Vikings

Minnesota Vikings wide receiver Adam Thielen (19) and Minnesota Vikings wide receiver Stefon Diggs (14) celebrate after a touchdown against the New York Giants during the game Oct. 6 in East Rutherford, N.J. The Vikings on Sunday, Oct. 13, will host the Philadelphia Eagles who return to U.S. Bank Stadium for the first time since their Super Bowl victory there Feb. 4, 2018. Adam Hunger / AP photo

MINNEAPOLIS -- The last time the Philadelphia Eagles were at U.S. Bank Stadium, they enjoyed the most glorious moment in franchise history. For the Vikings, it wasn’t a very fun day.

The Eagles beat New England 41-33 in Super Bowl LII, on the Vikings’ home turf, on Feb. 4, 2018. That was two weeks after the Eagles smashed the Vikings 38-7 in Philadelphia in the NFC Championship Game.

So instead of Minnesota being the first team to play a Super Bowl in its home stadium, the Eagles represented the NFC at U.S. Bank Stadium. And they will be back Sunday to face the Vikings.

“The game itself was hard to watch,” Vikings fullback C.J. Ham said of watching Super Bowl LII on television in the Twin Cities. “Just the fact of being so close to a Super Bowl. Obviously, you lose any game it’s tough, but it would have been pretty special to be there (in Super Bowl LII). It was tough to watch. I definitely contemplated not watching because we were so close.”

Vikings receiver Adam Thielen agreed.

“It was tough just for the fact that you were so close, and then you lose right before you get to the Super Bowl,” he said. “We had such a great team and we were playing with so much confidence. … I’m sure (Sunday’s game will) bring back good memories for them and provide maybe a little bit of energy for them.”

Nevertheless, Eagles coach Doug Peterson has spent much of the week trying to downplay a return to the site where they won their only Super Bowl.

“It’s definitely going to be different,” he said. “Obviously, we’ve got fond memories of that game and winning that game, but this is different. It’s going to be different. The environment is different. Obviously, the fans won’t be in our favor Sunday.”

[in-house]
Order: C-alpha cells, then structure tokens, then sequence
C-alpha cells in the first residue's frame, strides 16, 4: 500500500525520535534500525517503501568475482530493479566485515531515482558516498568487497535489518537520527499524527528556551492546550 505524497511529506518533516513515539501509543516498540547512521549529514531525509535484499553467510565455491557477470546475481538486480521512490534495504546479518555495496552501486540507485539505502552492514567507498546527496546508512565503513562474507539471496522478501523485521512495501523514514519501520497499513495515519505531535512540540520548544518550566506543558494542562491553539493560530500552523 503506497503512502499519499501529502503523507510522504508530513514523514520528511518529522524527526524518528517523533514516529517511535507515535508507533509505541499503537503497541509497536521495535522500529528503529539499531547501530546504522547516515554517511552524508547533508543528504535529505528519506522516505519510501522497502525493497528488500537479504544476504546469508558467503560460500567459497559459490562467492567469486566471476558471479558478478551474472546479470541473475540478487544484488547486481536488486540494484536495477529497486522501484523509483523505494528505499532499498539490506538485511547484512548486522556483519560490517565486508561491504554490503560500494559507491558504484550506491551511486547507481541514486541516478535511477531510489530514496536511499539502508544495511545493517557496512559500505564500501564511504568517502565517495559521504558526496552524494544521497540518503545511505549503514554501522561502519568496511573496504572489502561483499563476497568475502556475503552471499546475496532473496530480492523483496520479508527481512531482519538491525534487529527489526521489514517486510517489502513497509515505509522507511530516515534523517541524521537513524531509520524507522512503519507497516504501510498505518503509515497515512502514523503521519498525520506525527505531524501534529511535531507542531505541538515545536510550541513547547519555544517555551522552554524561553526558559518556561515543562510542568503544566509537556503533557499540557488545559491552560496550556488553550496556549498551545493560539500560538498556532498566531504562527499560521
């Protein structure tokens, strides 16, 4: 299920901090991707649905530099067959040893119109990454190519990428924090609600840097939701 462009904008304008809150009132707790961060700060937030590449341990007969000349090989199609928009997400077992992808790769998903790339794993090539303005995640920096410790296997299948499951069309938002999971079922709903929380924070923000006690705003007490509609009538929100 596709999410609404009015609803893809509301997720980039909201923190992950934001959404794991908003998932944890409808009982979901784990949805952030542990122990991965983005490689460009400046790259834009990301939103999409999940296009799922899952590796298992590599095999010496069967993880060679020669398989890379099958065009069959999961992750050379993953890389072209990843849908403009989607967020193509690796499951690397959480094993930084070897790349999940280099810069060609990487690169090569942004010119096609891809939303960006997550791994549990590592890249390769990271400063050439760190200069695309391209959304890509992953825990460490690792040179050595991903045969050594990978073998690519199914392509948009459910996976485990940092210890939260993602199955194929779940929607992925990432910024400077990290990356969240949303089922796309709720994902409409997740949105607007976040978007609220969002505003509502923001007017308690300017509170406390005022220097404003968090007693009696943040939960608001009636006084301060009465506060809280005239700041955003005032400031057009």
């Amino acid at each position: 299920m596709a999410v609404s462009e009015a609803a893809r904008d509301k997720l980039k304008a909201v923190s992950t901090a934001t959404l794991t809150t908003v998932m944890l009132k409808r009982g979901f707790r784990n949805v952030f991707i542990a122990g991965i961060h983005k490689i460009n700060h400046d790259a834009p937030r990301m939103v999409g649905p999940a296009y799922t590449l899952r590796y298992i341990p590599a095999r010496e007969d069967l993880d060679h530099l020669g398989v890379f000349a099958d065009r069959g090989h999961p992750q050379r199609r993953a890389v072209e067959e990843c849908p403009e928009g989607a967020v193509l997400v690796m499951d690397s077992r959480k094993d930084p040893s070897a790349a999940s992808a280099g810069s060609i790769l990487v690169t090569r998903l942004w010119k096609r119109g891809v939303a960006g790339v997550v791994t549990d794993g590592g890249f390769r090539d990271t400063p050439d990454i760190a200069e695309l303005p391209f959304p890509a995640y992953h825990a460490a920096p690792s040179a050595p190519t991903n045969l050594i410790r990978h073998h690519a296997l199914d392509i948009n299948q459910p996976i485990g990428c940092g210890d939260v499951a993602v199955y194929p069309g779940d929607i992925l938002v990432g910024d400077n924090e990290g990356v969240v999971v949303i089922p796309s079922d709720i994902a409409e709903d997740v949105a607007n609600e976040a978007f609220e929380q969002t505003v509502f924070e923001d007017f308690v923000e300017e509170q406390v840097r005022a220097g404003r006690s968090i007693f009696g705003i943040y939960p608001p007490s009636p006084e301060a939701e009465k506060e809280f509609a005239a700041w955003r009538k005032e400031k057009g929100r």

The Eagles have 29 players on the active roster who were on the team at some point during the 2018 season. That includes quarterback Carson Wentz, who led the Eagles to a 11-2 record a starter that year but suffered a season-ending torn ACL in the 13th game.

Wentz was replaced by Nick Foles, the eventual Super Bowl LII MVP who is now with Jacksonville. Foles’ top receiving targets from then are still with the Eagles: wide receivers Alshon Jeffery and Nelson Agholor, and tight end Zach Ertz.

“Obviously, the stadium always will have a special place in our hearts,” Ertz said. ‘But it’s a Vikings home game. The crowd is going to be crazy. It’s not even going to be remotely close to the environment we played in two years ago.”

Few Vikings players attended Super Bowl LII. Tight end Kyle Rudolph made some appearances during the week at NFL events, then took his family on vacation to Wyoming.

“I didn’t watch (the game),” Rudolph said. “I was in Wyoming where there’s not many TVs.”

Nose tackle Linval Joseph did attend the game. He said it was tough losing in the NFC Championship Game but he was able to put that aside by kickoff.

“That taste that year was bad because we were one game away,” Joseph said. “But it wasn’t difficult at all (watching the game). It was actually refreshing. I’d never watched a game in the stands before. … I took my brother to the game. First Super Bowl in the stadium. We were one game away, why not go?”

At least Joseph already has a ring, having won with the New York Giants at Super Bowl XLVI in February 2012.

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